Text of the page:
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Castro: 'tragic' to use food to produce fuel
(original headline: "What Castro and Chavez spoke about")
Fidel Castro and Hugo Chavez via BBC
BBC: The following is the transcript of the conversation between Venezuela's President Hugo Chavez and Cuban leader Fidel Castro. It has been edited for brevity.
...Chavez: Do you know how many hectares of corn are needed to produce one million barrels of ethanol?
Castro: To do what?
Chavez: To produce one million barrels of ethanol?
Castro: Ethanol. I believe you told me about that the other day. Somewhere around 20 million hectares.
Chavez:[Laughing] Just like that.
Castro: Go ahead, remind me.
Chavez: Indeed, 20 million. You are the one with an exceptional mind, not me.
Castro: Twenty million. Well, of course. The idea of using food to produce fuel is tragic, is dramatic. No one is sure how high the price of food will rise when soy is being used for fuel, with the need there is in the world to produce eggs, milk, to produce meat. It is a tragedy. One of many today.
I am happy to know that you have taken up the flag to save the species because... there are new problems, very difficult problems and therefore to see someone become a great preacher of the cause, a champion of the cause, an advocate of the life of the species. For that, I congratulate you. Continue fighting [words inaudible] to educate the people so they can understand.
There are things that I read and review every day. I am very aware of the threat of war, environmental threats and food threats. We have to remember that there are billions of people famished. These are realities, and for the first time in history, the governments are getting involved. Governments that are able and have the moral authority to do it, and you are one of those rare examples...
(2X Feb 2007)
Hat tip to emersonbiggins at peakoil-dot-com.
This conversation appears to have taken place on Hugo Chavez's weekly call-up radio program,¨Hello President.¨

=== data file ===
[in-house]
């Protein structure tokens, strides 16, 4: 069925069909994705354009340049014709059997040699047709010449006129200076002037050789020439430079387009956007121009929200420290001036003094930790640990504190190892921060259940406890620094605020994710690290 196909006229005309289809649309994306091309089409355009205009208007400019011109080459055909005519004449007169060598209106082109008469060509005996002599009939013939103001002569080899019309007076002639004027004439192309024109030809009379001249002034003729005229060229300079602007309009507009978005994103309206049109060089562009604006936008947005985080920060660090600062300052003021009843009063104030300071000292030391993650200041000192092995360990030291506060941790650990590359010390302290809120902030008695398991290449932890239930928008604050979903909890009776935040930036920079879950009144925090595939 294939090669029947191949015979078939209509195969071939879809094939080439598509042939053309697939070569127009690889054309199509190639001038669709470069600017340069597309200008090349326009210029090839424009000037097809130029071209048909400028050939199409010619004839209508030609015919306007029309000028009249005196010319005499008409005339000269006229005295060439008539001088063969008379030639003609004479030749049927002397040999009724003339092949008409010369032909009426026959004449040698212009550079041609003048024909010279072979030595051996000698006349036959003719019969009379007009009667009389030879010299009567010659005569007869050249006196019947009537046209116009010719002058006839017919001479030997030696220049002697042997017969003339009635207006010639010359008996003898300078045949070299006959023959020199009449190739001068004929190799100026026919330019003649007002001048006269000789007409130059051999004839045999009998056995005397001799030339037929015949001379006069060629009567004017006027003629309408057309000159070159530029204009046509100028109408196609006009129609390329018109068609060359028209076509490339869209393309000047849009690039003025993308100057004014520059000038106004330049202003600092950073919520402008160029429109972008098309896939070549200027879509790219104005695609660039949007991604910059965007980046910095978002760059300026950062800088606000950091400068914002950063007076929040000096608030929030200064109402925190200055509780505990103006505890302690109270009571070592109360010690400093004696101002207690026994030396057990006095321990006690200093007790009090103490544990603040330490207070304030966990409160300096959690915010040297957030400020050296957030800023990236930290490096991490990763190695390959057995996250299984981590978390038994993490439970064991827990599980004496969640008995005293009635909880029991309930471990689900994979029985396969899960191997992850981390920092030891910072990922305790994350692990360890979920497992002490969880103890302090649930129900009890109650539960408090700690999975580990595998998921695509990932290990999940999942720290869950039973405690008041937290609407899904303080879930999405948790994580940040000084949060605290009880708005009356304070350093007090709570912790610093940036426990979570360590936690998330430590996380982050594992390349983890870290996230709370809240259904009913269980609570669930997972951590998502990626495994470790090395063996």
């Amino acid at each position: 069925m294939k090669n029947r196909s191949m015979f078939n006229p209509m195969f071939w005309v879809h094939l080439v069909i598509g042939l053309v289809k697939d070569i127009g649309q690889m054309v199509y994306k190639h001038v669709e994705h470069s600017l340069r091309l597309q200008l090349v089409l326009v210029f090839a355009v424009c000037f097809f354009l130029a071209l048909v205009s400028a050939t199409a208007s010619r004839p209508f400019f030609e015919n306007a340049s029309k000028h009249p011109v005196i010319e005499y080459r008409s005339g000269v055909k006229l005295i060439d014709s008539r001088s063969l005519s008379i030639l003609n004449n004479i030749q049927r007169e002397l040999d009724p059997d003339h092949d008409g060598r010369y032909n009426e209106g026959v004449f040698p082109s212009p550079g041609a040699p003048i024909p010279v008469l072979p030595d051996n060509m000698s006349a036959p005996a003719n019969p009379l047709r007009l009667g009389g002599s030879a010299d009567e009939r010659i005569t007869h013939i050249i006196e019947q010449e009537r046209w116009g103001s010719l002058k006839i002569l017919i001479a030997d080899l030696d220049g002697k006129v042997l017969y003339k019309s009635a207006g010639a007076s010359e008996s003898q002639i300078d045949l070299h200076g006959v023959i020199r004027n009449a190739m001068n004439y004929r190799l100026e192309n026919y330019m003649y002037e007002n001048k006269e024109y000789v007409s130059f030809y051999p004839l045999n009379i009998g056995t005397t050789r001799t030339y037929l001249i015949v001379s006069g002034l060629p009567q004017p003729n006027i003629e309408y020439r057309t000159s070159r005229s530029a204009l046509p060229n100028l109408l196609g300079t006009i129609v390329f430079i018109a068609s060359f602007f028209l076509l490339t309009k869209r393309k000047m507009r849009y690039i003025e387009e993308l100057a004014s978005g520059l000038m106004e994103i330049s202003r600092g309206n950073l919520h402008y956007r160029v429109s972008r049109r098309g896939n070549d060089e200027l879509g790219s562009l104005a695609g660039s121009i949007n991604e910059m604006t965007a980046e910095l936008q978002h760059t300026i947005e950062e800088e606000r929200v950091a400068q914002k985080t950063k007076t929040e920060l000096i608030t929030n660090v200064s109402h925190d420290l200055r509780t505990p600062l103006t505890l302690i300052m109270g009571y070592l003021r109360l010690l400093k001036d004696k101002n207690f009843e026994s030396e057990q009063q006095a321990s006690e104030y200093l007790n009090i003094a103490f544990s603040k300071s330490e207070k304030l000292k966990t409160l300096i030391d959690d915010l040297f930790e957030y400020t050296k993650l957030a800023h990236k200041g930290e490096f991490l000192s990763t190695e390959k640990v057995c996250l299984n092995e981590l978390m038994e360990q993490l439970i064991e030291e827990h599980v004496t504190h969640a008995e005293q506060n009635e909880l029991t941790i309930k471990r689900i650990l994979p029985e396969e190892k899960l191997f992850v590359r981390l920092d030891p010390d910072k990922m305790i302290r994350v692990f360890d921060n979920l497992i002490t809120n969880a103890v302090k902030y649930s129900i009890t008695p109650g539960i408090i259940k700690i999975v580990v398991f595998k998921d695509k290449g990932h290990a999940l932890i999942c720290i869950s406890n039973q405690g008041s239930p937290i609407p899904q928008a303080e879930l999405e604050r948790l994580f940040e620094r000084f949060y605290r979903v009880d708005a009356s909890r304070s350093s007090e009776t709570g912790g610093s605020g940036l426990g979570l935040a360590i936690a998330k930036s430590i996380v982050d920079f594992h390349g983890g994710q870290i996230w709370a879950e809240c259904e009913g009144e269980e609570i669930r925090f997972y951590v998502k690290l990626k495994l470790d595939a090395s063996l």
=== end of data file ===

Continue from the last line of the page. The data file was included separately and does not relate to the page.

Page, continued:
Zambia: Bio-Fuel - Experts Call for Caution
Joseph Banda, The Times of Zambia
ZAMBIA spends in excess of US$500 million a year on the importation of crude oil to meet its national demand for fuel needed in running vehicles and industries.
...[Energy and Water Development Minister Felix Mutati] has undertaken several tours of commercial farms where he has gone to learn how much Jatropha is being grown and to also find out more knowledge on the plant, which is important to the production of bio-fuel.
It is envisaged that although bio-fuel cannot completely replace fossil fuels, it can help the Government reduce costs on crude importation if significant quantities are produced within the country.
However, the latest minister's tour of Sherrif Estates in Serenje and Golden Valley Agricultural Research Trust (GART) on the Great North road in Lusaka reveals that the country needs to be conscious on its path to embrace bio-fuel as a supplement to fossil fuel.
...At GART, experts also reminded Mr Mutati that there was need for the Government to fully understand Jatropha and its effects when grown on a large scale.
Head of research and development, Douglas Moono, said experts had keenly followed the excitement on Jatropha and production of bio-fuels, adding that there was need for adequate research on the plant.
Mr Moono said there was need for caution in the way the Government was trying to come up with the production of bio-fuels, especially effects on the environment and the disposal of remains needed to be taken care of.
He said there was also need to regulate the importation of Jatropha plants until research was done to find out their suitability to the Zambian situation
(27 Feb 2007)
Biofuels growth hit by soaring price of grain
High grain prices are threatening the nascent biofuels industry, raising input costs and making the fuel less economic compared with oil.
Agricultural commodity prices have reached long-term highs in recent days, based on forecasts of hot and dry weather conditions this year in the US which could result in lower grain yields. This comes after oil prices have fallen by a quarter from their record peaks last year.
Corn prices reached another 10-year high for the second successive day when it touched $4.31 a bushel, up five cents on the day. But the doubling of corn, a main feedstock for US ethanol producers, over the past year at a time when oil prices are at the same level they were 12 months ago has raised questions over the viability of the biofuels industry without heavy government support.
(22 Feb 2007)